Congressman Costa Brings Leaders to the Valley to Further Strengthen Services for Violent Crime Survivors
Fresno, CA – Congressman Jim Costa (CA-16) hosted national, state, and Valley leaders, survivor service providers, law enforcement, and victim advocates at a forum today at Fresno State on serving victims and survivors of violent crime.
“Ensuring survivors of crime get the justice they deserve and the support they need in their recovery has been one of my priorities since I was first elected to Congress,” said Rep. Costa. “This requires that we collaborate and share our experiences and expertise. We learned a great deal today that strengthens our advocacy by listening to the voices of survivors. As a co-founder of the bipartisan Congressional Victims’ Rights Caucus over a decade ago, it is the stories of these crime victims and their families that motivate me every day. This forum provided all of us an opportunity to listen and learn. Everyone here today is dedicated to this task, and I look forward to continuing to work together to serve our crime victims, survivors, and their families.
Krista Niemczyk, Public Policy Manager for the California Partnership to End Domestic Violence, described the forum with: “This event was an important opportunity to end Domestic Violence Awareness Month by calling attention to the needs of survivors and their families, and the range of services available to support them towards healing. From reauthorizing the Violence Against Women Act to working directly with survivors in the community, we all have a role to play in ending domestic violence.”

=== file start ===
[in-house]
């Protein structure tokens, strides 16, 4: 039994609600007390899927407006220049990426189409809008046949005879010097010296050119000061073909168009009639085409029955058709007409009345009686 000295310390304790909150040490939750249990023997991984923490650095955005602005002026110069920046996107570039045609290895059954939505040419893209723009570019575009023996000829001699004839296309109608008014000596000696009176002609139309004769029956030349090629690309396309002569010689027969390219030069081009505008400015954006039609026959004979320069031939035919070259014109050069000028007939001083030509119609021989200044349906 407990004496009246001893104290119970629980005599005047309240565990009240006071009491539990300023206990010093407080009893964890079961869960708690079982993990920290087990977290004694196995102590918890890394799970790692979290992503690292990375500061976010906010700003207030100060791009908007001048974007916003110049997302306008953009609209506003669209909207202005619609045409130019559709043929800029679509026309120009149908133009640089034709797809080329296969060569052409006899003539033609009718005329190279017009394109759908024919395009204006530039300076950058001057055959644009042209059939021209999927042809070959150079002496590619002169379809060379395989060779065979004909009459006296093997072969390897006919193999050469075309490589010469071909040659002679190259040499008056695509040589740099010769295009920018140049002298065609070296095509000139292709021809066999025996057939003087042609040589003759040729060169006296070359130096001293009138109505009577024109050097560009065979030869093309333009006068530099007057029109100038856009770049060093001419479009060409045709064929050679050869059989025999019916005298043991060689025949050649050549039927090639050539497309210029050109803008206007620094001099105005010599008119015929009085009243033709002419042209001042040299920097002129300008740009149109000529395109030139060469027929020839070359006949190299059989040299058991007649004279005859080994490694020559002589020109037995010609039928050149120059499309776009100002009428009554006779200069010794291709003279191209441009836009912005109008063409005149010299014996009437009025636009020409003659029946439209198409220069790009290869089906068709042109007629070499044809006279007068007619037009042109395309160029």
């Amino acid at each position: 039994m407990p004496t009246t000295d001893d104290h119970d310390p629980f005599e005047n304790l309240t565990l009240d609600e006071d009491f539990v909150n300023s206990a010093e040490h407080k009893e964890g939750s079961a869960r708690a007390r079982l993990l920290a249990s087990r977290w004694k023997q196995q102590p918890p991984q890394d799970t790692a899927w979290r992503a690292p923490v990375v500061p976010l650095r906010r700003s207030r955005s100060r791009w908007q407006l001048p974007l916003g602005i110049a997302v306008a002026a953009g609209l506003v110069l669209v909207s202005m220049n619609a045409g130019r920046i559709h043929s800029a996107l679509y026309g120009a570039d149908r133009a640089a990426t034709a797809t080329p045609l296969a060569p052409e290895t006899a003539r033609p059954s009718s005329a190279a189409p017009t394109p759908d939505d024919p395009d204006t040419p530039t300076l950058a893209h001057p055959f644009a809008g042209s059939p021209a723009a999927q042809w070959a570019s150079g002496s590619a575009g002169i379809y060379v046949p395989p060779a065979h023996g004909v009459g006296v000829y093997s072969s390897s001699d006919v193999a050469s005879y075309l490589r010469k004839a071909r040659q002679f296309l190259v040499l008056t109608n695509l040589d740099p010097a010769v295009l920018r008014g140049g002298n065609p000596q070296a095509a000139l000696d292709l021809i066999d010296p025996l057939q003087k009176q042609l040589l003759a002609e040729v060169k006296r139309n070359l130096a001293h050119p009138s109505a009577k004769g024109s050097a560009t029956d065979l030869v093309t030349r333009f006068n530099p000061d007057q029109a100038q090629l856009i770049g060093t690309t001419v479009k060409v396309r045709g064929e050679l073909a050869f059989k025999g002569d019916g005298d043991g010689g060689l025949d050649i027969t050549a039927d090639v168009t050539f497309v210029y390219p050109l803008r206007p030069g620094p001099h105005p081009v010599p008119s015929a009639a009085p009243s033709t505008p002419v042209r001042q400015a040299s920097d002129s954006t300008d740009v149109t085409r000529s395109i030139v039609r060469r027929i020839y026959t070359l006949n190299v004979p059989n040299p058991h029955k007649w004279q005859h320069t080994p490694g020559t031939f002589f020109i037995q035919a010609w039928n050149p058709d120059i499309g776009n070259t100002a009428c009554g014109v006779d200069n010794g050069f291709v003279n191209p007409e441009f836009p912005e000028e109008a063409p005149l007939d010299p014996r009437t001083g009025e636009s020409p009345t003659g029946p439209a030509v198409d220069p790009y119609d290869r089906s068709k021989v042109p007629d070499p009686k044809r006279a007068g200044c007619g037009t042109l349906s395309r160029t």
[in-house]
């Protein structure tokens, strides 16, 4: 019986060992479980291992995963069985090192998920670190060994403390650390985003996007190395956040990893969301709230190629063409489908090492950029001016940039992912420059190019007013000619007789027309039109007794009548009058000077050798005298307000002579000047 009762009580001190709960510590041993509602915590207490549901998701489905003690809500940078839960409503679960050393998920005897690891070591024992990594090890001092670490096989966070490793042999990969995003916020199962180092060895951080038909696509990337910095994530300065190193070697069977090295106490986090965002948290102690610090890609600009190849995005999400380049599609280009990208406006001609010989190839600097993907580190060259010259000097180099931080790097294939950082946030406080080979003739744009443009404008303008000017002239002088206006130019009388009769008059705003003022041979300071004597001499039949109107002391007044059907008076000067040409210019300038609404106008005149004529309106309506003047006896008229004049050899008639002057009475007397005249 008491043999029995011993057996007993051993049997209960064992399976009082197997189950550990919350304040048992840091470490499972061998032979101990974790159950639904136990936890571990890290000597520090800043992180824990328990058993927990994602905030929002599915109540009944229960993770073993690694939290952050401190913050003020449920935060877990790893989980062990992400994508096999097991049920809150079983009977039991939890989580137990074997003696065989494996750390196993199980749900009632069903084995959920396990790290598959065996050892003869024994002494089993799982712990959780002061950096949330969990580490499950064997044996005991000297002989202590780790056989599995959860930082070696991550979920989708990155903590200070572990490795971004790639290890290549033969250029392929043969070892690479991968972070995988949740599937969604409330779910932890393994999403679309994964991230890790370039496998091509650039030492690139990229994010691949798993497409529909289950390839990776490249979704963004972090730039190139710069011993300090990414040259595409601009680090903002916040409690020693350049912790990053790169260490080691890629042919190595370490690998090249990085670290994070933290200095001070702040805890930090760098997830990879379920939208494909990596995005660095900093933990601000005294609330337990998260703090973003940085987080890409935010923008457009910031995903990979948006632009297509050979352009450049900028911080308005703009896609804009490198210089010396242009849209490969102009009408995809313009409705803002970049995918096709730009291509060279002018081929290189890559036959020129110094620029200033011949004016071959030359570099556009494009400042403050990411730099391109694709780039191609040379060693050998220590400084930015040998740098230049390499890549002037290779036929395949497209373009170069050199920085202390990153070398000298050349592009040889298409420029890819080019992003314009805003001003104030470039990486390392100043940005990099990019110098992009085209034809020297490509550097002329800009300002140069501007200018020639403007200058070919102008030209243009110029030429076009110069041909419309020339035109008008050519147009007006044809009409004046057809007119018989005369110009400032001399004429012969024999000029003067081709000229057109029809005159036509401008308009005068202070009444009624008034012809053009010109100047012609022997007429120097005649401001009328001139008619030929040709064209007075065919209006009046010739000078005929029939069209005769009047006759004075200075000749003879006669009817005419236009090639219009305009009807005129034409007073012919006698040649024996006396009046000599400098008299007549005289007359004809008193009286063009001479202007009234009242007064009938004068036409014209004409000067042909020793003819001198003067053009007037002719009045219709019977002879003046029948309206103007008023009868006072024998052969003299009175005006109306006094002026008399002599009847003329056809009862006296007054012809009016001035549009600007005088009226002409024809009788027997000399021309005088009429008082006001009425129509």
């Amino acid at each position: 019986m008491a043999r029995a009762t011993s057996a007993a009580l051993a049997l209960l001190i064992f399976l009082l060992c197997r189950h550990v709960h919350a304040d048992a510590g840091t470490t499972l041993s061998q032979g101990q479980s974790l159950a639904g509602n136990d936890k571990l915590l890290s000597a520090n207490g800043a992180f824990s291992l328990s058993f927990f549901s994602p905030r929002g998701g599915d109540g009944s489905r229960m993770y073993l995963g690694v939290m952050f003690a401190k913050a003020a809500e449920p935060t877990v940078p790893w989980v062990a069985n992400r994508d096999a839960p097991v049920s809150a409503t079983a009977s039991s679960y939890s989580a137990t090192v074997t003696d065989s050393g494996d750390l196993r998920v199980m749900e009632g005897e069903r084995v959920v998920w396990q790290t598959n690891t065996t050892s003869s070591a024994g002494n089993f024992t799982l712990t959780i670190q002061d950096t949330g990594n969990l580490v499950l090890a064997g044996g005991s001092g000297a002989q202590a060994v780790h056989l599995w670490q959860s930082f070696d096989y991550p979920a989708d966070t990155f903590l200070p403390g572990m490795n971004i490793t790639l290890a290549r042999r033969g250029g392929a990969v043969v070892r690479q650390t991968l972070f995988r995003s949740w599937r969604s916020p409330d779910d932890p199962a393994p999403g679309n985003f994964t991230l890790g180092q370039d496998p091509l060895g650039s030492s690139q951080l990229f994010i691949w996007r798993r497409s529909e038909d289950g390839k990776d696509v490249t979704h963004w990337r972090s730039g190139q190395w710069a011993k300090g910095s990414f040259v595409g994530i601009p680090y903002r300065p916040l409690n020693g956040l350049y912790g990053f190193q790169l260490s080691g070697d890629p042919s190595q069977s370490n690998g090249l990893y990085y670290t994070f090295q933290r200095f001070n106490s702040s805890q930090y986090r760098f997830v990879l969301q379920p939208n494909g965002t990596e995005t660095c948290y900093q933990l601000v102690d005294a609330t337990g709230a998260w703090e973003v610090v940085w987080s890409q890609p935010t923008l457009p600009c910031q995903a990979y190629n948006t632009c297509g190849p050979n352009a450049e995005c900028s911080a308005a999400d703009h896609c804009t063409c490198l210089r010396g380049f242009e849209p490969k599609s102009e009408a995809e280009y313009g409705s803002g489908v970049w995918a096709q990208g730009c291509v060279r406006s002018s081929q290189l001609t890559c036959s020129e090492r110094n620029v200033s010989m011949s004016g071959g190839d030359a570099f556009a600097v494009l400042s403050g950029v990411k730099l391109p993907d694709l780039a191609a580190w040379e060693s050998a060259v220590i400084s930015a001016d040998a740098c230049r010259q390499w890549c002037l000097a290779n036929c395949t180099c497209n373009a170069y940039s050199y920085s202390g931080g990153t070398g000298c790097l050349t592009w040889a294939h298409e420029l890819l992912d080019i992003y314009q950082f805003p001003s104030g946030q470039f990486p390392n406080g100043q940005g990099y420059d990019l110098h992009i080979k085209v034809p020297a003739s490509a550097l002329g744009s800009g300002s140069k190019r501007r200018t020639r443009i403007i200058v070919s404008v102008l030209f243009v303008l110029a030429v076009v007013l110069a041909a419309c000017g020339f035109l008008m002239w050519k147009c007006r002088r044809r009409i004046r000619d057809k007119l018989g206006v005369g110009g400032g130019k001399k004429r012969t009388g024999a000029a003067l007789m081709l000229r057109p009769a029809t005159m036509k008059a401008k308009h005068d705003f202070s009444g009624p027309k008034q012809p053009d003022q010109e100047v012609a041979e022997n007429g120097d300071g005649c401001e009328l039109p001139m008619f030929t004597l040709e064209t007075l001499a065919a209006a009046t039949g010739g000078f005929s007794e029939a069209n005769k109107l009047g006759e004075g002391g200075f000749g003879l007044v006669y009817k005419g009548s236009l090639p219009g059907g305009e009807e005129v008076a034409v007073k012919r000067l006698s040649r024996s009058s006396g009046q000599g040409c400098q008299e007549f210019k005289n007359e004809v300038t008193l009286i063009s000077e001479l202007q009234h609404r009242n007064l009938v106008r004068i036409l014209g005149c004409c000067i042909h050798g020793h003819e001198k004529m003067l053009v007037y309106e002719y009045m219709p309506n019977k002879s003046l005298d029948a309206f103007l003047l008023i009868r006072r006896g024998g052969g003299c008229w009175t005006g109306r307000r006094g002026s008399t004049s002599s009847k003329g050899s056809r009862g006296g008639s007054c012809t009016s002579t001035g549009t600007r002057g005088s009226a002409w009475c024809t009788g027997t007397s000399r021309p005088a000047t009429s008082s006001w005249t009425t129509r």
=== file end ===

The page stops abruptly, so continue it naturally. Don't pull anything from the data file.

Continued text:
National Victim Advocate Anne Seymour, who also spoke at this morning’s event, said, “Congressman Costa and the Caucus have amplified victims’ voices for 14 years. With the horrific hate crimes occurring in our nation last weekend over a 72-hour-period, this forum is timely and critical to the Caucus’ efforts to help survivors and communities traumatized by crime.”
Survivors, advocates, and experts spoke about difficulties, advancements, and how to overcome challenges related to serving survivors and supporting service providers to roughly 85 local community member and leaders who attended. One common theme rose: We must listen to our survivors and hear their experience to better serve victims of violence.
“Bringing voice to the voiceless is not only the first step in combatting sexual assault and sexual violence, it is the foundation for successfully providing the critical care needed to restore shattered lives,” said Debra Rush, Co-founder and CEO of Breaking the Chains, a Valley organization that works to prevent, rescue, and serve survivors of human trafficking.
“As an ‘overcomer,’ I believe that the community needs to hear from the overcomers to understand what truly makes a difference,” shared Founder and CEO of Angels of Grace Lisa Casarez. “It only takes one person to change your life.”